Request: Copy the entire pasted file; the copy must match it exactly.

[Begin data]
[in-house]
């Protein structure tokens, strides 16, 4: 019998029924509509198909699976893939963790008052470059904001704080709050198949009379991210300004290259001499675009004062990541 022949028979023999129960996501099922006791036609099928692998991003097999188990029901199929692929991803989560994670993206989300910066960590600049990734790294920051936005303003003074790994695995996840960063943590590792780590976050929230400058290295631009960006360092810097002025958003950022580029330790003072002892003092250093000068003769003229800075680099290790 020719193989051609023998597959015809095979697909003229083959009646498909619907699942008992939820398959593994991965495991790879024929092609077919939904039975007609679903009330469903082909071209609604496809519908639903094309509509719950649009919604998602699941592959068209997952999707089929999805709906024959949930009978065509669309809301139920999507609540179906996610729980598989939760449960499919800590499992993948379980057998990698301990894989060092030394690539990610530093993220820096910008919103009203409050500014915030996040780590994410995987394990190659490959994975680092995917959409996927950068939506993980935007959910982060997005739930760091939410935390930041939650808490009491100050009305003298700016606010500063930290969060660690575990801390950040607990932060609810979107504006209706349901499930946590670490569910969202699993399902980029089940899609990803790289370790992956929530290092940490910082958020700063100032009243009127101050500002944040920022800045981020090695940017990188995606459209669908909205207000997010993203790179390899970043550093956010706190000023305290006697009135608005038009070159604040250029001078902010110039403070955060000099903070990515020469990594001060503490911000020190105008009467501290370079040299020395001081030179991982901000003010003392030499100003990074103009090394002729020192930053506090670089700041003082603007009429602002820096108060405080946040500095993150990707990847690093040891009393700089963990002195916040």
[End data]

[in-house]
């Protein structure tokens, strides 16, 4: 019998029924509509198909699976893939963790008052470059904001704080709050198949009379991210300004290259001499675009004062990541 022949028979023999129960996501099922006791036609099928692998991003097999188990029901199929692929991803989560994670993206989300910066960590600049990734790294920051936005303003003074790994695995996840960063943590590792780590976050929230400058290295631009960006360092810097002025958003950022580029330790003072002892003092250093000068003769003229800075680099290790 020719193989051609023998597959015809095979697909003229083959009646498909619907699942008992939820398959593994991965495991790879024929092609077919939904039975007609679903009330469903082909071209609604496809519908639903094309509509719950649009919604998602699941592959068209997952999707089929999805709906024959949930009978065509669309809301139920999507609540179906996610729980598989939760449960499919800590499992993948379980057998990698301990894989060092030394690539990610530093993220820096910008919103009203409050500014915030996040780590994410995987394990190659490959994975680092995917959409996927950068939506993980935007959910982060997005739930760091939410935390930041939650808490009491100050009305003298700016606010500063930290969060660690575990801390950040607990932060609810979107504006209706349901499930946590670490569910969202699993399902980029089940899609990803790289370790992956929530290092940490910082958020700063100032009243009127101050500002944040920022800045981020090695940017990188995606459209669908909205207000997010993203790179390899970043550093956010706190000023305290006697009135608005038009070159604040250029001078902010110039403070955060000099903070990515020469990594001060503490911000020190105008009467501290370079040299020395001081030179991982901000003010003392030499100003990074103009090394002729020192930053506090670089700041003082603007009429602002820096108060405080946040500095993150990707990847690093040891009393700089963990002195916040």